For Xi personally, the resolution will also set the stage for next year’s 20th Party Congress, where he is all but certain to assume a third term as China’s president. This will buck the precedent established by his two predecessors, Jiang Zemin and Hu Jintao, who had both adhered to a constitutional limit of two five-year terms. China’s National People’s Congress, in a nearly unanimous vote, elected to abolish the term limits in 2018. Although Xi has been remarkably successful in consolidating power during his tenure, there are still those in the Party elite who wonder whether term limits for the office of the president should still be in place. This historical resolution gives Xi yet another opportunity to raise himself to the status of Mao and Deng, and project strength toward any internal rivals and skeptics.

The plenum will have a significant effect on China’s relations with the United States. At the current moment, It’s difficult to ignore the stark juxtaposition between Xi’s Communist Party (and his strong position in it) and Joe Biden’s struggling American Democratic Party and his flagging domestic approval ratings. After a GOP election sweep in Virginia’s recent elections, and a closer-than-expected call for Democrats in the New Jersey gubernatorial election, the Democratic Party has reason to worry about the upcoming 2022 midterms.

Biden and the Democrats would be well-served to finally push through the passage of the nearly-two-trillion-dollar reconciliation legislation that encompasses much of the president’s agenda. This would put Democrats on much more sure footing domestically, but it would also help strengthen Biden’s hand in his upcoming meeting with Xi. With regard to the coming meeting, U.S. Foreign Service veteran Chas Freeman told Politico’s China Watcher, “If it’s a question of who is approaching who from a position of strength, maybe Xi is in a better position.”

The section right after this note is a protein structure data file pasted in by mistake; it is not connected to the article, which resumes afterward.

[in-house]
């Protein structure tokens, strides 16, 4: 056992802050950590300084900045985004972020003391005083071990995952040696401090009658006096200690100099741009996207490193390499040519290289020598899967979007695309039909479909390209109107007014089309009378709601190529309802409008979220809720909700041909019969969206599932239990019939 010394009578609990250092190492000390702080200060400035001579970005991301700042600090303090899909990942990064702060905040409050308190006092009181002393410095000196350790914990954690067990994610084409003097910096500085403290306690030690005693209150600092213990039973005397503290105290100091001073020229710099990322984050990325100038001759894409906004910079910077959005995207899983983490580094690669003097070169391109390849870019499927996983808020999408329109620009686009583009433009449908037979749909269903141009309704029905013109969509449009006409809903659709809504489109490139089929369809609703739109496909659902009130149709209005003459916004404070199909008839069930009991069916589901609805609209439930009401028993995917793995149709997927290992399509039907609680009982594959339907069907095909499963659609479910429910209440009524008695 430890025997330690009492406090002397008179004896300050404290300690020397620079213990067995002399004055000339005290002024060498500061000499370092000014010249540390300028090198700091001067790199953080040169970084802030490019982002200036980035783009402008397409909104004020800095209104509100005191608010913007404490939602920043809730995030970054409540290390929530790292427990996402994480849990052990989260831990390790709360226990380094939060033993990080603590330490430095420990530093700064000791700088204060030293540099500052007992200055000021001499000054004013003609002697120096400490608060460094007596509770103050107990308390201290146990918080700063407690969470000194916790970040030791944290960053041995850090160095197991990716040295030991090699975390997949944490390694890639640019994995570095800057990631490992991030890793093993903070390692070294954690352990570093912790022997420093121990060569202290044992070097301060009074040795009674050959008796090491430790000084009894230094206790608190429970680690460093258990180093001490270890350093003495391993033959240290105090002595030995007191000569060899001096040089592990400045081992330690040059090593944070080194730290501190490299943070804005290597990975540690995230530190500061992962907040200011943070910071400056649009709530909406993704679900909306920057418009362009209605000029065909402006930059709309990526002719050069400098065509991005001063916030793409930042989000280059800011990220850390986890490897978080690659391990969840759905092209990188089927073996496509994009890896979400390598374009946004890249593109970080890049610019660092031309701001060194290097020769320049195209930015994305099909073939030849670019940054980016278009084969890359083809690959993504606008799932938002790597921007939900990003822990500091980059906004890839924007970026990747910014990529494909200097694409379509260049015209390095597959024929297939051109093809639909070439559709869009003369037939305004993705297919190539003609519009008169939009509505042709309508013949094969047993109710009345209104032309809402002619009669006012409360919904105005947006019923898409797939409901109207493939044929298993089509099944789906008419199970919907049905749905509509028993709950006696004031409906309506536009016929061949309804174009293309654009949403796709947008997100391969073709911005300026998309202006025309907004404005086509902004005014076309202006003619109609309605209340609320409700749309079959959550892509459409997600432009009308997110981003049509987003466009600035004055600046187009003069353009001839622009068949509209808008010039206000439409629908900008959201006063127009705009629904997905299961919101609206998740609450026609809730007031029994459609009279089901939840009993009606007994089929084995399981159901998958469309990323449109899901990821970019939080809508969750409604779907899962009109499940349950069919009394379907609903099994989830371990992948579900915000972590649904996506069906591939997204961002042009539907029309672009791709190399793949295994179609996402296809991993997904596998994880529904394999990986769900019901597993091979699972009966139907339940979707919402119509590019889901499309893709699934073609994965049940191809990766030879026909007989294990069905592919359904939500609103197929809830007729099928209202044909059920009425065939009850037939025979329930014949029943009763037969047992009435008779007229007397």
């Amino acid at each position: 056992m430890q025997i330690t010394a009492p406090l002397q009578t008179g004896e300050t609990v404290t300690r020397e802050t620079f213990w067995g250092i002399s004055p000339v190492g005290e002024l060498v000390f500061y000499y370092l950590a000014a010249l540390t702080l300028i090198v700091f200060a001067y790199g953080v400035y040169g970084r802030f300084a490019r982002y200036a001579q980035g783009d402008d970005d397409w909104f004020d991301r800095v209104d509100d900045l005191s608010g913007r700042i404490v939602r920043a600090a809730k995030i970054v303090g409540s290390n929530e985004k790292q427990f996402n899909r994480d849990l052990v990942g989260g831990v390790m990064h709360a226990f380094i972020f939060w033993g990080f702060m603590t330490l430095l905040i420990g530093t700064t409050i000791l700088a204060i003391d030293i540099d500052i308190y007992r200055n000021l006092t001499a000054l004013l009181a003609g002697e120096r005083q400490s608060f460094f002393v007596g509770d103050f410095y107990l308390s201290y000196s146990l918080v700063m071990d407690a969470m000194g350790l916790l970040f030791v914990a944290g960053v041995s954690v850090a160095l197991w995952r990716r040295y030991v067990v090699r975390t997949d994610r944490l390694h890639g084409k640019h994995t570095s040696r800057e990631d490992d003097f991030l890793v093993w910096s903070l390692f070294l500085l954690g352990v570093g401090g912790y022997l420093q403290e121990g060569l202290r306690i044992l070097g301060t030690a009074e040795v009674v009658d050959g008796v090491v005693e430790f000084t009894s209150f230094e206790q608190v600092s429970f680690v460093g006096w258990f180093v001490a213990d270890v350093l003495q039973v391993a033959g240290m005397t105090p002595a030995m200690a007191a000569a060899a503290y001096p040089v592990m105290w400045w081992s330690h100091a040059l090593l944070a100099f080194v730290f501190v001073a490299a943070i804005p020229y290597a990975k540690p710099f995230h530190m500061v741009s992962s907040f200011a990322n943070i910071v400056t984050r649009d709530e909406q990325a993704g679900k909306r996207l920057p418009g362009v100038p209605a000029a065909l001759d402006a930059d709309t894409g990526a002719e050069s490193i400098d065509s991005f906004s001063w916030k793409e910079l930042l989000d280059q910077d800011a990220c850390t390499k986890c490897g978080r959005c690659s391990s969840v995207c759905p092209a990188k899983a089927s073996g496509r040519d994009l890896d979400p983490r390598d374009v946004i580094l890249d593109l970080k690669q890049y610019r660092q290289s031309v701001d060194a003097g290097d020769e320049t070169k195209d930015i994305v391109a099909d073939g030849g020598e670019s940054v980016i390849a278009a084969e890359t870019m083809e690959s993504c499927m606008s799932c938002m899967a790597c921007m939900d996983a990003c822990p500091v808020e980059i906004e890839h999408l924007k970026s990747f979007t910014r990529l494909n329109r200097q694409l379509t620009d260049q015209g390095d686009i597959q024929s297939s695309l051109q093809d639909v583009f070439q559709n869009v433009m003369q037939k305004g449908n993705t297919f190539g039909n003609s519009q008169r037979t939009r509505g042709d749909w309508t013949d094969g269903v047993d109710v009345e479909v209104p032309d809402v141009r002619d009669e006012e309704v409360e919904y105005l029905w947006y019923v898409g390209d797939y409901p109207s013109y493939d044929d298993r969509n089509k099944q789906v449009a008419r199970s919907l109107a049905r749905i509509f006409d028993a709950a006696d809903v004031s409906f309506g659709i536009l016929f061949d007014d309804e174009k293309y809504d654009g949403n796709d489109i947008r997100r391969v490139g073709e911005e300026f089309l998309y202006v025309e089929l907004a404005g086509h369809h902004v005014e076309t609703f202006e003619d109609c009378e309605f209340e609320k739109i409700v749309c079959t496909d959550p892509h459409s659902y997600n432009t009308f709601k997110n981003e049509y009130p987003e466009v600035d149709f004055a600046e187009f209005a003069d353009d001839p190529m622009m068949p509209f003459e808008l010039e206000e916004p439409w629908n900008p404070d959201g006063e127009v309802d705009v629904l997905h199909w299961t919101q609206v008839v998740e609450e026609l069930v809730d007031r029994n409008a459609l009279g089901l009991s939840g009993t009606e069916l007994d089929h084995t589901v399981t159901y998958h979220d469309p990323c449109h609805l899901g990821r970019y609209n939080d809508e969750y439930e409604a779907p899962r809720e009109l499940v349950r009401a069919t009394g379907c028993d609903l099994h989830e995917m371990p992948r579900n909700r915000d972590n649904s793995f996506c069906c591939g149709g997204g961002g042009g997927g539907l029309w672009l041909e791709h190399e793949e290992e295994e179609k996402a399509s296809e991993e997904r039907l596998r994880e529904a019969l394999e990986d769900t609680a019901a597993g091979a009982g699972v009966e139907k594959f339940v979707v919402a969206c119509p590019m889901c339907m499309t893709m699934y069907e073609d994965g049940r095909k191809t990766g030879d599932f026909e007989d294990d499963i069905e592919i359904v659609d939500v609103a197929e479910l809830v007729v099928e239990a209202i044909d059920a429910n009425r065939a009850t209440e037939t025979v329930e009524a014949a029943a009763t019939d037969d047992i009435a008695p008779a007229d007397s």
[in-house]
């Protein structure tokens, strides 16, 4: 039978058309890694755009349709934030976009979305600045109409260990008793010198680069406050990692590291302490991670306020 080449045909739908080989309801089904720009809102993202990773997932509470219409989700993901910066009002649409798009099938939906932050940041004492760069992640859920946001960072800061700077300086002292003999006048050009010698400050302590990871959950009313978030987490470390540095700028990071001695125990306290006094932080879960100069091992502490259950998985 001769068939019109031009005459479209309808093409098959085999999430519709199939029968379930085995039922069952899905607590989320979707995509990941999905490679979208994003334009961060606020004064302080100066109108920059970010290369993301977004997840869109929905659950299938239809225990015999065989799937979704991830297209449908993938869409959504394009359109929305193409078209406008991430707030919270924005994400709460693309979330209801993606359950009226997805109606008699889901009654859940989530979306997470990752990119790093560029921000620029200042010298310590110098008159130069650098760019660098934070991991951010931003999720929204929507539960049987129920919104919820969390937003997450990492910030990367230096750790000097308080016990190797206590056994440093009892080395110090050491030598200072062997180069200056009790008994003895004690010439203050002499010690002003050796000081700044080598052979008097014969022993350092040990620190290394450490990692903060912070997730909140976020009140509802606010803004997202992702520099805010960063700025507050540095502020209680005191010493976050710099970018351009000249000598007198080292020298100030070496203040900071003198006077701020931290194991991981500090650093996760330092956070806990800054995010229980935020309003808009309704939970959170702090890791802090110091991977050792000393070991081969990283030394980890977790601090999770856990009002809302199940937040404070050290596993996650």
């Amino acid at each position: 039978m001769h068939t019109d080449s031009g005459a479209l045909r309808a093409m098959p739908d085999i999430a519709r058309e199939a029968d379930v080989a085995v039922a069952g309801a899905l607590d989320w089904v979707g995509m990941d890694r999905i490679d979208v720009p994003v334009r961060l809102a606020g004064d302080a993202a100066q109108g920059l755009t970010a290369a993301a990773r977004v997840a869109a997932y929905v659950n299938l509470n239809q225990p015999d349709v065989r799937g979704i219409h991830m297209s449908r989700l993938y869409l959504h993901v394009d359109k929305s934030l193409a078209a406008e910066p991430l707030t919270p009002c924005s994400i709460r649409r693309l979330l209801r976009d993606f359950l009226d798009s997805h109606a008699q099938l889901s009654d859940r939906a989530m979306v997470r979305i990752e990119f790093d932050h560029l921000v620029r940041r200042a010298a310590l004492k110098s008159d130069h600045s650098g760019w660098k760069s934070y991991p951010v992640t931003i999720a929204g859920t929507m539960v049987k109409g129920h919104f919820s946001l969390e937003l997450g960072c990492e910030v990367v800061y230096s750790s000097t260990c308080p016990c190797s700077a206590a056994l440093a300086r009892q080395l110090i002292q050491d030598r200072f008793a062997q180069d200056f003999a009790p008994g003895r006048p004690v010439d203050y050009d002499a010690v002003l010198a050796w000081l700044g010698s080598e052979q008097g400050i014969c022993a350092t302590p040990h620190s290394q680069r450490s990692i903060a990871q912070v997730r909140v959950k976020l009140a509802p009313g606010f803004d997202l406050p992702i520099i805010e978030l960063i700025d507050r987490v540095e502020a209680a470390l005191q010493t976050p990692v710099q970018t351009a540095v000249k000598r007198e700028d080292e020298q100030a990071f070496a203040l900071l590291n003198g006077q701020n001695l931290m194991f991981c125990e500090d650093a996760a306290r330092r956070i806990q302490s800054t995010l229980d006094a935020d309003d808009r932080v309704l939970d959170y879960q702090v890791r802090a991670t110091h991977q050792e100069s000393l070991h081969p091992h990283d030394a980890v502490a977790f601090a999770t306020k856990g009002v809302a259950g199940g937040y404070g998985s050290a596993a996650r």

At the same time, the stakes of Xi and Biden’s upcoming meeting are not as high as they might be. Any major breakthrough seems unlikely for the meeting, and easing up on visa restrictions and reopening of closed consulates appear to be the most substantive items on the agenda. The meeting could also serve as something of a reset to the relationship, which has been marked by harsh rhetoric and unusually high tension around Taiwan in recent weeks.

Taking a broader view of the relationship, the new historical resolution will serve to reaffirm China’s growing international prominence. It will provide the party an opportunity to highlight and celebrate its decades-long economic growth, its increasingly assertive diplomatic posture, and its growing military ambitions. In the wake of the recently released China Military Power Report from the U.S. Department of Defense, this kind of rhetoric may cause American officials to further sound the alarm over China’s global ambitions.

Finally, the plenum and resolution will signal Xi’s desire for full control of China. This will represent just one more example of his authoritarian cult of personality, which will color the perceptions of American officials and the broader American public. At least in the minds of many Americans, it could serve to reinforce a sense of an increasingly irreconcilable ideological rift between the two societies.